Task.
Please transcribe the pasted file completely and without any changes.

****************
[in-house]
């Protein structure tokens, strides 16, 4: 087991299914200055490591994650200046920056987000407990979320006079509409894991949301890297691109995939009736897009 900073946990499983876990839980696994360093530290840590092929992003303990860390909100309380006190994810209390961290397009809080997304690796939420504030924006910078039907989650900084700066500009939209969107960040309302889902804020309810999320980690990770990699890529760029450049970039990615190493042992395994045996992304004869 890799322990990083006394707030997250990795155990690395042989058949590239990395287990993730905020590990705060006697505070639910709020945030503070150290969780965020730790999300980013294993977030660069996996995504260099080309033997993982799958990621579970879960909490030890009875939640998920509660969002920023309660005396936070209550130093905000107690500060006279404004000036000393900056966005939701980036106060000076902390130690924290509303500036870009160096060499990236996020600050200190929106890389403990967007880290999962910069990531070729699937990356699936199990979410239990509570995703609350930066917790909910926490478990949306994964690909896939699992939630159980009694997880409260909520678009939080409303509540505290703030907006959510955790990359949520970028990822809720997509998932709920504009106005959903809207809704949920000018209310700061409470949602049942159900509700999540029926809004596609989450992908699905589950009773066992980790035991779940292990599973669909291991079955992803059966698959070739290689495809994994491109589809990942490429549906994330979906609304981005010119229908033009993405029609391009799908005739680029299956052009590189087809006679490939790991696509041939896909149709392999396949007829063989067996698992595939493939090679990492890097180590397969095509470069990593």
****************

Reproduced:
[in-house]
């Protein structure tokens, strides 16, 4: 087991299914200055490591994650200046920056987000407990979320006079509409894991949301890297691109995939009736897009 900073946990499983876990839980696994360093530290840590092929992003303990860390909100309380006190994810209390961290397009809080997304690796939420504030924006910078039907989650900084700066500009939209969107960040309302889902804020309810999320980690990770990699890529760029450049970039990615190493042992395994045996992304004869 890799322990990083006394707030997250990795155990690395042989058949590239990395287990993730905020590990705060006697505070639910709020945030503070150290969780965020730790999300980013294993977030660069996996995504260099080309033997993982799958990621579970879960909490030890009875939640998920509660969002920023309660005396936070209550130093905000107690500060006279404004000036000393900056966005939701980036106060000076902390130690924290509303500036870009160096060499990236996020600050200190929106890389403990967007880290999962910069990531070729699937990356699936199990979410239990509570995703609350930066917790909910926490478990949306994964690909896939699992939630159980009694997880409260909520678009939080409303509540505290703030907006959510955790990359949520970028990822809720997509998932709920504009106005959903809207809704949920000018209310700061409470949602049942159900509700999540029926809004596609989450992908699905589950009773066992980790035991779940292990599973669909291991079955992803059966698959070739290689495809994994491109589809990942490429549906994330979906609304981005010119229908033009993405029609391009799908005739680029299956052009590189087809006679490939790991696509041939896909149709392999396949007829063989067996698992595939493939090679990492890097180590397969095509470069990593």